Commercialism, however, will always pull against traditional art, though it knows full well that the traditional and classic is more difficult to convert into entertainment and product, and does not hold the necessary obsolescence: the modern, the avant-garde and the contemporary, by nature flimsier, shoddier produced and without any meaningful human and aesthetic value will always be promoted. Form without content is required. marketing is the content. “It only had credibility and value as part of the historical record, that is, as period art and a symptom of the destructiveness of the modern Zeitgeist, whatever its technological prowess, evident in its war machines, including Dix’s machine gun.” ( Kuspit)
Stuart Elliott: ABC has sold all the commercial time available during the show, at an estimated price of $1.7 million for each 30-second spot. That was an increase from the rates of $1.3 million to $1.5 million for the Oscars in 2009 and 2010, when the economy damped demand, but lower than the $1.8 million that ABC charged in 2008, before the financial crisis.
The Academy Awards represents “a perfect fit for what we’re trying to communicate,” said Rob Candelino, marketing director for the Dove brand in the United States, which is sold by Unilever. Dove will run two commercials for a new product, Dove VisibleCare Crème Body Wash, and promote a contest, the Dove Close-Up Challenge, that will offer the winner a chance to perform during a commercial break in another big event TV show on ABC: the season finale of “Dancing With the Stars,” on May 23.Read More: http://www.nytimes.com/2011/02/24/business/media/24adco.html?_r=1&ref=stuartelliott a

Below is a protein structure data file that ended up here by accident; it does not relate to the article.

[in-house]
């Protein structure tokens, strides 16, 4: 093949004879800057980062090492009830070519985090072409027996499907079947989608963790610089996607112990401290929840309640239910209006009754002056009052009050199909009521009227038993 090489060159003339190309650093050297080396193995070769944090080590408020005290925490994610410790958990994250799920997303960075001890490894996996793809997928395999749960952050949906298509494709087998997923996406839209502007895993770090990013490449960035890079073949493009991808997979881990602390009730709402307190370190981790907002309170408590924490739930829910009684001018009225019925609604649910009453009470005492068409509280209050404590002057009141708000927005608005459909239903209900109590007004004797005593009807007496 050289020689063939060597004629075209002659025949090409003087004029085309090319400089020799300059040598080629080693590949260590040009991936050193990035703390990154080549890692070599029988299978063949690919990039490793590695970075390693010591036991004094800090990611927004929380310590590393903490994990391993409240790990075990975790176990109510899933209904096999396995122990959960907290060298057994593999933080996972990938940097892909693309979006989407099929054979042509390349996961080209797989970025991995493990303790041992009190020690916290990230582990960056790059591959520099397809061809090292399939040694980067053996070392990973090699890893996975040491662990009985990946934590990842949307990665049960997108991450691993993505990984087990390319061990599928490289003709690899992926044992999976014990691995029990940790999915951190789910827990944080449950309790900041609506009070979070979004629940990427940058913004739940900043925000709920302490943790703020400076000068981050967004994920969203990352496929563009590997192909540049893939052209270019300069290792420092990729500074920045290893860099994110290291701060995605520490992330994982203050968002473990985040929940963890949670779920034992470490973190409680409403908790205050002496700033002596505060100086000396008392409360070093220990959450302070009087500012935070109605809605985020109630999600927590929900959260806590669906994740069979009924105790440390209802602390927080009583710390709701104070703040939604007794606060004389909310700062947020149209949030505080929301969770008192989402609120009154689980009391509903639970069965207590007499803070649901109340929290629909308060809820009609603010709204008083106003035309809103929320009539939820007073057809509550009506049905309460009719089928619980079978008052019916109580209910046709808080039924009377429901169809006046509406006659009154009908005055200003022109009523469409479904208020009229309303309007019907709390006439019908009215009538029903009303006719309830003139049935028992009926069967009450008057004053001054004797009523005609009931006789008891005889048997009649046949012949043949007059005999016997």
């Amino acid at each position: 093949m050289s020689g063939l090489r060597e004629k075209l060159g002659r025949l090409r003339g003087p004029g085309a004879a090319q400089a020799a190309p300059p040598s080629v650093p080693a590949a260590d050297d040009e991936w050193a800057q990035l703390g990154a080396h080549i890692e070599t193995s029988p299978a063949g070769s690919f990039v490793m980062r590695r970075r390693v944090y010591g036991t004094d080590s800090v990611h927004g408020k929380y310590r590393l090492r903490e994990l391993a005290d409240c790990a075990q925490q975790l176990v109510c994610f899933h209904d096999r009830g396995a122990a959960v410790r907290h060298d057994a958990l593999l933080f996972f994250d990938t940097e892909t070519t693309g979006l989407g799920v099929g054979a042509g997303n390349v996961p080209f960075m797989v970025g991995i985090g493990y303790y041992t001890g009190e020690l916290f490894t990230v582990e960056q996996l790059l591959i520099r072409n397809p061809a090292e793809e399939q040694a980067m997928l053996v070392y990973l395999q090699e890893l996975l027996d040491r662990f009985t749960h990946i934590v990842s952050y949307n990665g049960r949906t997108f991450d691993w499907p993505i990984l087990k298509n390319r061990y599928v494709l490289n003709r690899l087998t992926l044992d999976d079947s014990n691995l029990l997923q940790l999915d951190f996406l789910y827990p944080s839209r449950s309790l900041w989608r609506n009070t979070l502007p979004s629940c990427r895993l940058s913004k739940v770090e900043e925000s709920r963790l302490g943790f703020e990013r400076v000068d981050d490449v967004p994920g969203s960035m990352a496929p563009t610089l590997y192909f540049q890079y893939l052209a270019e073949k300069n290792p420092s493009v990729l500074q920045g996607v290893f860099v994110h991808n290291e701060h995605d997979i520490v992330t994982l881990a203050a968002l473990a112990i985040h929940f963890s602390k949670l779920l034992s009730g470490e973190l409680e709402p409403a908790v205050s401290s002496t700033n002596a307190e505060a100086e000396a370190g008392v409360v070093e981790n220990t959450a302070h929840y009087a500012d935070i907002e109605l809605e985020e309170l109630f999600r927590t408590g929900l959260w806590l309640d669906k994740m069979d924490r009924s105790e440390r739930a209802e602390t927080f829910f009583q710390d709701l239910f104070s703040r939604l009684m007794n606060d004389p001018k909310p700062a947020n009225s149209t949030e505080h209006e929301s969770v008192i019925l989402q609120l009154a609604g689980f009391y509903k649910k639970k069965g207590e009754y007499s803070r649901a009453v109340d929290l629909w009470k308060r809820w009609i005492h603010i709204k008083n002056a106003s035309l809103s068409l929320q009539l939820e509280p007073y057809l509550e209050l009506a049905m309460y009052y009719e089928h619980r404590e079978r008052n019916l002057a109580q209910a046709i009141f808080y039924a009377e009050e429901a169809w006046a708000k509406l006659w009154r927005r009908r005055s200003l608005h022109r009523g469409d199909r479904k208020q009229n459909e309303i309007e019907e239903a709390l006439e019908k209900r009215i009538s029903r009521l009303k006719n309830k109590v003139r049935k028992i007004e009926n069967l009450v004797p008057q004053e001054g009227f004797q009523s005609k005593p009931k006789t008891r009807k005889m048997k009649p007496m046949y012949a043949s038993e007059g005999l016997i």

One of the most insidious examples of distortion is the King’s Speech for nest film, where the content has no value. A whitewash of nazi sympathizing imbeciles, what Monty Python would call upper class twits. Similar to turning the Berlin of Dix and Grosz into historical fantasy through “Cabaret” we have in this film almost pure propaganda: